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Please use this identifier to cite or link to this item: http://hdl.handle.net/123456789/3090

Title: The entrepreneurial competencies of women in Western Region
Authors: Asaam, Emelia
Issue Date: 28-Feb-1996
Series/Report no.: 2435;
Abstract: Present economic and political thinking favours private sector initiatives as a solution to today’s deteriorating economic and unemployment problem. Therefore, there is a worldwide concern to mobilize individual initiative and stimulate the use of entrepreneurial talents for economic development. The Ghanaian government’s educational reforms as well as policies of some non-governmental organizations emphasize the training of women to acquire and build on their talents. The results from such training are usually expensive and only a few people benefit from such training. The changing female role from one who is part breadwinner calls for the developing and building of their skills. A woman usually starts an enterprise to support her family with frequently lower educational background and lack of access to capital. This compels them to enter into traditional economic activities such as petty trading services (restaurant, hairdressing) small processing and production. Traditional women’s skills are already crowded in the sense that many women having had basic education or most often none at all are attached to apprenticeship in hair dressing or dressmaking. The market for their products is already chocked. After their apprenticeship they do not have the patronage they expect and when such a situation arises they become frustrated and turn to the commonest of all trades - petty trading. Stalls are erected in front of their houses or along streets and most often they go hawking to catch a greater share of the market of their wares. The domestic life and the business life of the women is usually intertwined. To improve the business life of the woman, there is the need to understand her circumstances and its effects on the enterprise. This will help identify factors or characteristics which are inherent in individuals as well as external factors such as the dual role of keeping the business going and satisfying their domestic demands and adopt strategies to strengthen positive forces and minimize or remove negative ones. To be able to come out with any meaningful strategy or solution, there is the need to access entrepreneurial qualities that Ghanaian women possess. It is from this point that one can think of improving her business skills, access to credit, technical solutions as well as family problems. Even though there has been significant growth of female self-employment, much of what is known about their characteristics, their motivations, family background, occupational experiences and problems are based on studies of male entrepreneurs.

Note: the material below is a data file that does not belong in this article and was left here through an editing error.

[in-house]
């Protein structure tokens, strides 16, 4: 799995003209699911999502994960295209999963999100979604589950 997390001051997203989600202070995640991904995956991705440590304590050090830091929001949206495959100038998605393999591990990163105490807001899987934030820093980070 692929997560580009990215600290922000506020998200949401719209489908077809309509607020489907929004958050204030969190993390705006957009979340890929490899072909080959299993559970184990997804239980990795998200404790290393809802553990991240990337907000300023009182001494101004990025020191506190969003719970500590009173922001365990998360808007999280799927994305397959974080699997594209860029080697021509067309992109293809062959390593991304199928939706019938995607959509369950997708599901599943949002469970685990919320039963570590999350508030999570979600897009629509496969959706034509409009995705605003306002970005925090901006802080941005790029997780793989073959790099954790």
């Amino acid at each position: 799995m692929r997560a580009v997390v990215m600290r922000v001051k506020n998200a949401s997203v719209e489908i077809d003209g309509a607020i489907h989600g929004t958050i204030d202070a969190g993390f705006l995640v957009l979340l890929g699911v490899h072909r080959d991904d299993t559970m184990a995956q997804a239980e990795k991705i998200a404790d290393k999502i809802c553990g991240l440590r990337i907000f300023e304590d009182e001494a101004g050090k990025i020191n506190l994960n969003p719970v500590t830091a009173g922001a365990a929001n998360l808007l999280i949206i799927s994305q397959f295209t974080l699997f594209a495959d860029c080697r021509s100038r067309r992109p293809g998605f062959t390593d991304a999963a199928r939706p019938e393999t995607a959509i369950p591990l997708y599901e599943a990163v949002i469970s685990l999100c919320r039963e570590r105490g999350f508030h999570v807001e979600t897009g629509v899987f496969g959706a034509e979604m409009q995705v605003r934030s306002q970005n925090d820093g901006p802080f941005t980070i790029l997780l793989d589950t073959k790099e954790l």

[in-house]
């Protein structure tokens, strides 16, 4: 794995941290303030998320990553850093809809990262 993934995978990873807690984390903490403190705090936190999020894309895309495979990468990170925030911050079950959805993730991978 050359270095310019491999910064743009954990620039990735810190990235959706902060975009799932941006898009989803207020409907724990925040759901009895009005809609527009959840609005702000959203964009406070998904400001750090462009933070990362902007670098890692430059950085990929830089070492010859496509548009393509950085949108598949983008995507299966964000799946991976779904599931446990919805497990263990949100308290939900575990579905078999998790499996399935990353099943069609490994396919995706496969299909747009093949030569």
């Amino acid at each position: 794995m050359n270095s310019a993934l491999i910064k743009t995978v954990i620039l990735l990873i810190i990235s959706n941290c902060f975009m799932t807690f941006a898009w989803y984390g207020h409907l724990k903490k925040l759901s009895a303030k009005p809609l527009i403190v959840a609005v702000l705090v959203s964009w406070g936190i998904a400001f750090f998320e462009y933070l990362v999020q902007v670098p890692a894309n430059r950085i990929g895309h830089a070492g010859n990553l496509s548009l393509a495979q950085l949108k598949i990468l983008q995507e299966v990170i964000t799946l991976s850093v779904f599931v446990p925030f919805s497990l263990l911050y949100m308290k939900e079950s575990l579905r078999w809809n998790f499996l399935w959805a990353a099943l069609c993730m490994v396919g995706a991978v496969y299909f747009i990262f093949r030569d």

Description: A thesis submitted to the Board of Postgraduate Studies, Kwame Nkrumah University of Science and Technology, Kumasi, in partial fulfilment of the requirement for the award of Postgraduate Diploma in Industrial Management, 1996
URI: http://hdl.handle.net/123456789/3090
Appears in Collections:College of Arts and Social Sciences

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